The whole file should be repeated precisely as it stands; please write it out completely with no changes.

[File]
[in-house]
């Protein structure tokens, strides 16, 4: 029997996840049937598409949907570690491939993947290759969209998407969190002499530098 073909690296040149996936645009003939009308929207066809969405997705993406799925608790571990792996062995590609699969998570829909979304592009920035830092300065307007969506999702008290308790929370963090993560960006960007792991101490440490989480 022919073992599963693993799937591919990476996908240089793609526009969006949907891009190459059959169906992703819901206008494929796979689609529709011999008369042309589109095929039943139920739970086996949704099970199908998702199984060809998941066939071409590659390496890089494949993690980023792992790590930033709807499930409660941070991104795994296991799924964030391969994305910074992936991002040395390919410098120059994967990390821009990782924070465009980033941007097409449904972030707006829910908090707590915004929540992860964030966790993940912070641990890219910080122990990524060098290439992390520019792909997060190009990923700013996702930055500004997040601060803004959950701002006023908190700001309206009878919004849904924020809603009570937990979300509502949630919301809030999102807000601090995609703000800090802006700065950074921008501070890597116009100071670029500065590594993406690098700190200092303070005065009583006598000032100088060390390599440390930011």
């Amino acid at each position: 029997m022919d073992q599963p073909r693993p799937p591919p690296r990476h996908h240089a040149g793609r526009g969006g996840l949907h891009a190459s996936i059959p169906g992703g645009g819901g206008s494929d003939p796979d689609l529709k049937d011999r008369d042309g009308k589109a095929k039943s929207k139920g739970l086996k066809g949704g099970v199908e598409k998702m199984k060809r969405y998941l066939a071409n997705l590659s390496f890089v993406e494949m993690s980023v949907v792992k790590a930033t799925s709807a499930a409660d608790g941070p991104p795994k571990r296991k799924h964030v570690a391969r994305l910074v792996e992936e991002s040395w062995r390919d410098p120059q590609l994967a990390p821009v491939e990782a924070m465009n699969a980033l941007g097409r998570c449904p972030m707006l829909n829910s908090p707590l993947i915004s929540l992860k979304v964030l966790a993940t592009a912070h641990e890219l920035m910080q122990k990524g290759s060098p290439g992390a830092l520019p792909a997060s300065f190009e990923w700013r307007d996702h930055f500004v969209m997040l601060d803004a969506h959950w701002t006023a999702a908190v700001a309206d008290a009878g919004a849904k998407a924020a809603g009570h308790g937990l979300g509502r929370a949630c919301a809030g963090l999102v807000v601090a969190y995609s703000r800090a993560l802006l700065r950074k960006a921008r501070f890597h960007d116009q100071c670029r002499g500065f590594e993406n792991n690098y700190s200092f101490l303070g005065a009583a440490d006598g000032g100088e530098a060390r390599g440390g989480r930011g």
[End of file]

[in-house]
């Protein structure tokens, strides 16, 4: 029997996840049937598409949907570690491939993947290759969209998407969190002499530098 073909690296040149996936645009003939009308929207066809969405997705993406799925608790571990792996062995590609699969998570829909979304592009920035830092300065307007969506999702008290308790929370963090993560960006960007792991101490440490989480 022919073992599963693993799937591919990476996908240089793609526009969006949907891009190459059959169906992703819901206008494929796979689609529709011999008369042309589109095929039943139920739970086996949704099970199908998702199984060809998941066939071409590659390496890089494949993690980023792992790590930033709807499930409660941070991104795994296991799924964030391969994305910074992936991002040395390919410098120059994967990390821009990782924070465009980033941007097409449904972030707006829910908090707590915004929540992860964030966790993940912070641990890219910080122990990524060098290439992390520019792909997060190009990923700013996702930055500004997040601060803004959950701002006023908190700001309206009878919004849904924020809603009570937990979300509502949630919301809030999102807000601090995609703000800090802006700065950074921008501070890597116009100071670029500065590594993406690098700190200092303070005065009583006598000032100088060390390599440390930011």
């Amino acid at each position: 029997m022919d073992q599963p073909r693993p799937p591919p690296r990476h996908h240089a040149g793609r526009g969006g996840l949907h891009a190459s996936i059959p169906g992703g645009g819901g206008s494929d003939p796979d689609l529709k049937d011999r008369d042309g009308k589109a095929k039943s929207k139920g739970l086996k066809g949704g099970v199908e598409k998702m199984k060809r969405y998941l066939a071409n997705l590659s390496f890089v993406e494949m993690s980023v949907v792992k790590a930033t799925s709807a499930a409660d608790g941070p991104p795994k571990r296991k799924h964030v570690a391969r994305l910074v792996e992936e991002s040395w062995r390919d410098p120059q590609l994967a990390p821009v491939e990782a924070m465009n699969a980033l941007g097409r998570c449904p972030m707006l829909n829910s908090p707590l993947i915004s929540l992860k979304v964030l966790a993940t592009a912070h641990e890219l920035m910080q122990k990524g290759s060098p290439g992390a830092l520019p792909a997060s300065f190009e990923w700013r307007d996702h930055f500004v969209m997040l601060d803004a969506h959950w701002t006023a999702a908190v700001a309206d008290a009878g919004a849904k998407a924020a809603g009570h308790g937990l979300g509502r929370a949630c919301a809030g963090l999102v807000v601090a969190y995609s703000r800090a993560l802006l700065r950074k960006a921008r501070f890597h960007d116009q100071c670029r002499g500065f590594e993406n792991n690098y700190s200092f101490l303070g005065a009583a440490d006598g000032g100088e530098a060390r390599g440390g989480r930011g």